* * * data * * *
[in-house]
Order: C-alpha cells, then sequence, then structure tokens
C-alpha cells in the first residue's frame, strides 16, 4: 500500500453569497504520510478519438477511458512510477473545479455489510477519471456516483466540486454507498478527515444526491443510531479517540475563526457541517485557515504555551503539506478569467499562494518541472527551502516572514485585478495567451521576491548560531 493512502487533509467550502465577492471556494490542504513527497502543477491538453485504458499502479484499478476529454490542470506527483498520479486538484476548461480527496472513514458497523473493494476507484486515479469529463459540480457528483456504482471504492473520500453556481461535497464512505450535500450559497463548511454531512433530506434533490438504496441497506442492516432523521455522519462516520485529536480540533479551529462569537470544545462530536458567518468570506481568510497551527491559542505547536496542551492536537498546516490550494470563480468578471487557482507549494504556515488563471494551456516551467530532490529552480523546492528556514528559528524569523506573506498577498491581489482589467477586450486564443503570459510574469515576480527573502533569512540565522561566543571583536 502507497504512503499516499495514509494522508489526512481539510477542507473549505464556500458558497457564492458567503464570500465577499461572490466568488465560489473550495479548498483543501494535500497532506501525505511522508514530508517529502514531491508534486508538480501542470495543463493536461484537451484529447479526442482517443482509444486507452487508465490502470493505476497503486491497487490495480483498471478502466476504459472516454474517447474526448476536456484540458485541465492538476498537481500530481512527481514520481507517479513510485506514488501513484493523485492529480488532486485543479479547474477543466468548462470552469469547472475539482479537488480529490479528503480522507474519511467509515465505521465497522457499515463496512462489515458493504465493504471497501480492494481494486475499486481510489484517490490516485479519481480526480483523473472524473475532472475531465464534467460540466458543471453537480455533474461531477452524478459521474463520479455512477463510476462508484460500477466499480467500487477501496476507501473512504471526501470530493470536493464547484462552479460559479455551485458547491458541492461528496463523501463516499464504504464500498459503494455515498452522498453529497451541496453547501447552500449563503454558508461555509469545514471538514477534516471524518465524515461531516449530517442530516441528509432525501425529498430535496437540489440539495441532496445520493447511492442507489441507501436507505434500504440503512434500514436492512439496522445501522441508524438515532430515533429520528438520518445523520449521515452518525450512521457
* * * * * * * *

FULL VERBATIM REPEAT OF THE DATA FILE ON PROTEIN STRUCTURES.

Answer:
[in-house]
Order: C-alpha cells, then sequence, then structure tokens
C-alpha cells in the first residue's frame, strides 16, 4: 500500500453569497504520510478519438477511458512510477473545479455489510477519471456516483466540486454507498478527515444526491443510531479517540475563526457541517485557515504555551503539506478569467499562494518541472527551502516572514485585478495567451521576491548560531 493512502487533509467550502465577492471556494490542504513527497502543477491538453485504458499502479484499478476529454490542470506527483498520479486538484476548461480527496472513514458497523473493494476507484486515479469529463459540480457528483456504482471504492473520500453556481461535497464512505450535500450559497463548511454531512433530506434533490438504496441497506442492516432523521455522519462516520485529536480540533479551529462569537470544545462530536458567518468570506481568510497551527491559542505547536496542551492536537498546516490550494470563480468578471487557482507549494504556515488563471494551456516551467530532490529552480523546492528556514528559528524569523506573506498577498491581489482589467477586450486564443503570459510574469515576480527573502533569512540565522561566543571583536 502507497504512503499516499495514509494522508489526512481539510477542507473549505464556500458558497457564492458567503464570500465577499461572490466568488465560489473550495479548498483543501494535500497532506501525505511522508514530508517529502514531491508534486508538480501542470495543463493536461484537451484529447479526442482517443482509444486507452487508465490502470493505476497503486491497487490495480483498471478502466476504459472516454474517447474526448476536456484540458485541465492538476498537481500530481512527481514520481507517479513510485506514488501513484493523485492529480488532486485543479479547474477543466468548462470552469469547472475539482479537488480529490479528503480522507474519511467509515465505521465497522457499515463496512462489515458493504465493504471497501480492494481494486475499486481510489484517490490516485479519481480526480483523473472524473475532472475531465464534467460540466458543471453537480455533474461531477452524478459521474463520479455512477463510476462508484460500477466499480467500487477501496476507501473512504471526501470530493470536493464547484462552479460559479455551485458547491458541492461528496463523501463516499464504504464500498459503494455515498452522498453529497451541496453547501447552500449563503454558508461555509469545514471538514477534516471524518465524515461531516449530517442530516441528509432525501425529498430535496437540489440539495441532496445520493447511492442507489441507501436507505434500504440503512434500514436492512439496522445501522441508524438515532430515533429520528438520518445523520449521515452518525450512521457